A card reader of an example embodiment helps protect against card skimming (e.g., unlawful reading of card data). As previously discussed, sideways (long-edge first) entry of a card makes fraudulent skimming of card data much more difficult. An unauthorized card reader is typically installed to read parallel along the magnetic stripe as the card is being moved in or out of the card reader. As can be appreciated, a sideways inserted card would cause the typical unauthorized data reader to read in a direction that is perpendicular to the card's magnetic stripe. That is, the unauthorized reader would read across the stripe's tracks instead of along a track. Thus, because at best only a small amount of data could be ascertained, the arrangement provides improved resistance to fraud. Other examples of providing an automated banking machine with improved resistance to fraud can be found in U.S. application Ser. No. 12/008,348 filed Jan. 10, 2008; U.S. application Ser. No. 12/661,499 filed Mar. 18, 2010, now U.S. Pat. No. 8,028,899; and U.S. application Ser. No. 13/199,106 filed Aug. 19, 2011, which are herein incorporated by reference in their entirety.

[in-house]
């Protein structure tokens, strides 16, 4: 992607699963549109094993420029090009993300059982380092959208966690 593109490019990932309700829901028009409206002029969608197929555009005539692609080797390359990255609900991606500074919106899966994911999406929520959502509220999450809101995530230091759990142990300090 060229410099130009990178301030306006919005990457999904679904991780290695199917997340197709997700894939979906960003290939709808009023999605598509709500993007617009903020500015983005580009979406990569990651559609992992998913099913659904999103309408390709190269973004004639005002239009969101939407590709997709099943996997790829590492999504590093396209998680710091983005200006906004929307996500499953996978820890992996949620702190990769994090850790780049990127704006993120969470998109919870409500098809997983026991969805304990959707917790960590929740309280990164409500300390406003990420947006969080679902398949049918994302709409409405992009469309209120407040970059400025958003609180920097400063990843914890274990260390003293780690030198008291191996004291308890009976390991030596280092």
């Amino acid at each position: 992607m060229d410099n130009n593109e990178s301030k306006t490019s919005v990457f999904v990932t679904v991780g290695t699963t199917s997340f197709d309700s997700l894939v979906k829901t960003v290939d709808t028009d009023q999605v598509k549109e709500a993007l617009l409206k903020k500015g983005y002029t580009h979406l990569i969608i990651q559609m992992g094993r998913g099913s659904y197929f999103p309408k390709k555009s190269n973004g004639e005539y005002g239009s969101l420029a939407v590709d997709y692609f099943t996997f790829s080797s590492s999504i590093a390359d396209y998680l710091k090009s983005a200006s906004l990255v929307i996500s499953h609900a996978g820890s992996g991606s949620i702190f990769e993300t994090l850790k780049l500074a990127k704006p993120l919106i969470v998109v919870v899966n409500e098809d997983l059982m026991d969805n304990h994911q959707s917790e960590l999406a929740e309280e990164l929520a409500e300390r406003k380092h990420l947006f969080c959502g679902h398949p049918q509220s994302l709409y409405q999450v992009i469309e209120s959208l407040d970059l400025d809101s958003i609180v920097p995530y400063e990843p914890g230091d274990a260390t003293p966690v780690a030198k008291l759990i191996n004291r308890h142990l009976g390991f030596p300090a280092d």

As a further security feature, an example card reader is additionally operative to provide two-dimensional horizontal jitter to a card during both its entry and exit. The jitter moves (jerks, vibrates) a card back and forth in perpendicular directions so that a skimmer cannot get a good (accurate) reading of card data. That is, a card may be placed in various skewed orientations as it is entering and/or exiting a card reader. A jitter pattern can cause non-cyclical or non-uniform card jitter (e.g., irregular variation in direction/movement; directional fluctuations). Various jitter patterns can be programmed in a computer that controls the card drive mechanism. The use of different jitter programs can make card-movement unpredictable, especially to a criminal.